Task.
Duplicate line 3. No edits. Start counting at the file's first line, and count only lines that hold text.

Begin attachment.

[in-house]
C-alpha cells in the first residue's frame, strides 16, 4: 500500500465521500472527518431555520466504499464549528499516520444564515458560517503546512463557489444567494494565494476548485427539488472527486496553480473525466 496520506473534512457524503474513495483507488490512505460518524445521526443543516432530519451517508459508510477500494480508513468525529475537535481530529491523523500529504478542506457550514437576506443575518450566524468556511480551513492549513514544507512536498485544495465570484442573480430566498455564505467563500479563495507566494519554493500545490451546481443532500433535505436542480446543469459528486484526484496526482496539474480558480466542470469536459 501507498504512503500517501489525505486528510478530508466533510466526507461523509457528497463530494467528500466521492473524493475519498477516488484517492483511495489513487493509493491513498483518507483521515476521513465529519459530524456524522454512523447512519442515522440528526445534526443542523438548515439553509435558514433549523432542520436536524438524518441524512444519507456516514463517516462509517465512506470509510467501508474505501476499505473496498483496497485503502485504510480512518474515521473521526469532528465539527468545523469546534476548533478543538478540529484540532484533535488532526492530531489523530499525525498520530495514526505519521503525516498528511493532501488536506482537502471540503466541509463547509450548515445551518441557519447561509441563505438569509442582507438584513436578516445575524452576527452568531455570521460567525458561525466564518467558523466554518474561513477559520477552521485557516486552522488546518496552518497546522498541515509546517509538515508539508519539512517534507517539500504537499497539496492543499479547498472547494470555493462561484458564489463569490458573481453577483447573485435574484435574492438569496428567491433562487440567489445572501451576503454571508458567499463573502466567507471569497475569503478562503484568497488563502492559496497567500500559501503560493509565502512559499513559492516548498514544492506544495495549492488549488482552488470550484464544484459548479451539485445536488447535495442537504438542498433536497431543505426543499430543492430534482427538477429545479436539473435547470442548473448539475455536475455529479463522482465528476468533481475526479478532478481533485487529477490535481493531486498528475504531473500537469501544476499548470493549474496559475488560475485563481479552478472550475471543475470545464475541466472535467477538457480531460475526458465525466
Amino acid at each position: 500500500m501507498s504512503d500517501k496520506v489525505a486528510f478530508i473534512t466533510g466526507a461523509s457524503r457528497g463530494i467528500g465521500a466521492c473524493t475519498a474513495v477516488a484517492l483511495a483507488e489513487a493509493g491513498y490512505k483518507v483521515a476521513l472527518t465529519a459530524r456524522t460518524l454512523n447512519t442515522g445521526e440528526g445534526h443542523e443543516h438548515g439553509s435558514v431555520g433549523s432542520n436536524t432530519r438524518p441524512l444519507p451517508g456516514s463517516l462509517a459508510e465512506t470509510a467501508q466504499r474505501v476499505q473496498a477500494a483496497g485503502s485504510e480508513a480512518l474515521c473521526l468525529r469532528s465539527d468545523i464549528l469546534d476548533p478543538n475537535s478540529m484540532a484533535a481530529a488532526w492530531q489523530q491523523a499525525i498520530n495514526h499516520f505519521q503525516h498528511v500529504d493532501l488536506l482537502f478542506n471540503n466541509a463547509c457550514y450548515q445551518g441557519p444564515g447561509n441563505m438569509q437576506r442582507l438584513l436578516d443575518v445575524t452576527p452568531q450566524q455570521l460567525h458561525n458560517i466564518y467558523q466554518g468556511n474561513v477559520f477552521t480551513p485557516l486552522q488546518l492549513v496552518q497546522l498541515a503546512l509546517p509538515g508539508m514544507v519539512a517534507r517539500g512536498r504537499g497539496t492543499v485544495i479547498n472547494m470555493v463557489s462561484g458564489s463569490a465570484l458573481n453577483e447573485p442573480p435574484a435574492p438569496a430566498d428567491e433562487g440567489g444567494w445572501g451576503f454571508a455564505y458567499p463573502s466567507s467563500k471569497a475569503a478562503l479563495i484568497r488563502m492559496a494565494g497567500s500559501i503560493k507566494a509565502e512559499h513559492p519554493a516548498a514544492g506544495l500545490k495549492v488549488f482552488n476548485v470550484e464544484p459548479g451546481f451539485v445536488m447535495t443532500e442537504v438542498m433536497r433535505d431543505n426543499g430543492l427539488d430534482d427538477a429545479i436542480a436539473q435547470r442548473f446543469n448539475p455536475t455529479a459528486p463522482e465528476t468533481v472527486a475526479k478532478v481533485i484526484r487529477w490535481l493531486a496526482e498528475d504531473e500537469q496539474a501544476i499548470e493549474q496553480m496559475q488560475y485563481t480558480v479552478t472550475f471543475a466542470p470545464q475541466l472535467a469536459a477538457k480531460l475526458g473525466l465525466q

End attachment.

Amino acid at each position: 500500500m501507498s504512503d500517501k496520506v489525505a486528510f478530508i473534512t466533510g466526507a461523509s457524503r457528497g463530494i467528500g465521500a466521492c473524493t475519498a474513495v477516488a484517492l483511495a483507488e489513487a493509493g491513498y490512505k483518507v483521515a476521513l472527518t465529519a459530524r456524522t460518524l454512523n447512519t442515522g445521526e440528526g445534526h443542523e443543516h438548515g439553509s435558514v431555520g433549523s432542520n436536524t432530519r438524518p441524512l444519507p451517508g456516514s463517516l462509517a459508510e465512506t470509510a467501508q466504499r474505501v476499505q473496498a477500494a483496497g485503502s485504510e480508513a480512518l474515521c473521526l468525529r469532528s465539527d468545523i464549528l469546534d476548533p478543538n475537535s478540529m484540532a484533535a481530529a488532526w492530531q489523530q491523523a499525525i498520530n495514526h499516520f505519521q503525516h498528511v500529504d493532501l488536506l482537502f478542506n471540503n466541509a463547509c457550514y450548515q445551518g441557519p444564515g447561509n441563505m438569509q437576506r442582507l438584513l436578516d443575518v445575524t452576527p452568531q450566524q455570521l460567525h458561525n458560517i466564518y467558523q466554518g468556511n474561513v477559520f477552521t480551513p485557516l486552522q488546518l492549513v496552518q497546522l498541515a503546512l509546517p509538515g508539508m514544507v519539512a517534507r517539500g512536498r504537499g497539496t492543499v485544495i479547498n472547494m470555493v463557489s462561484g458564489s463569490a465570484l458573481n453577483e447573485p442573480p435574484a435574492p438569496a430566498d428567491e433562487g440567489g444567494w445572501g451576503f454571508a455564505y458567499p463573502s466567507s467563500k471569497a475569503a478562503l479563495i484568497r488563502m492559496a494565494g497567500s500559501i503560493k507566494a509565502e512559499h513559492p519554493a516548498a514544492g506544495l500545490k495549492v488549488f482552488n476548485v470550484e464544484p459548479g451546481f451539485v445536488m447535495t443532500e442537504v438542498m433536497r433535505d431543505n426543499g430543492l427539488d430534482d427538477a429545479i436542480a436539473q435547470r442548473f446543469n448539475p455536475t455529479a459528486p463522482e465528476t468533481v472527486a475526479k478532478v481533485i484526484r487529477w490535481l493531486a496526482e498528475d504531473e500537469q496539474a501544476i499548470e493549474q496553480m496559475q488560475y485563481t480558480v479552478t472550475f471543475a466542470p470545464q475541466l472535467a469536459a477538457k480531460l475526458g473525466l465525466q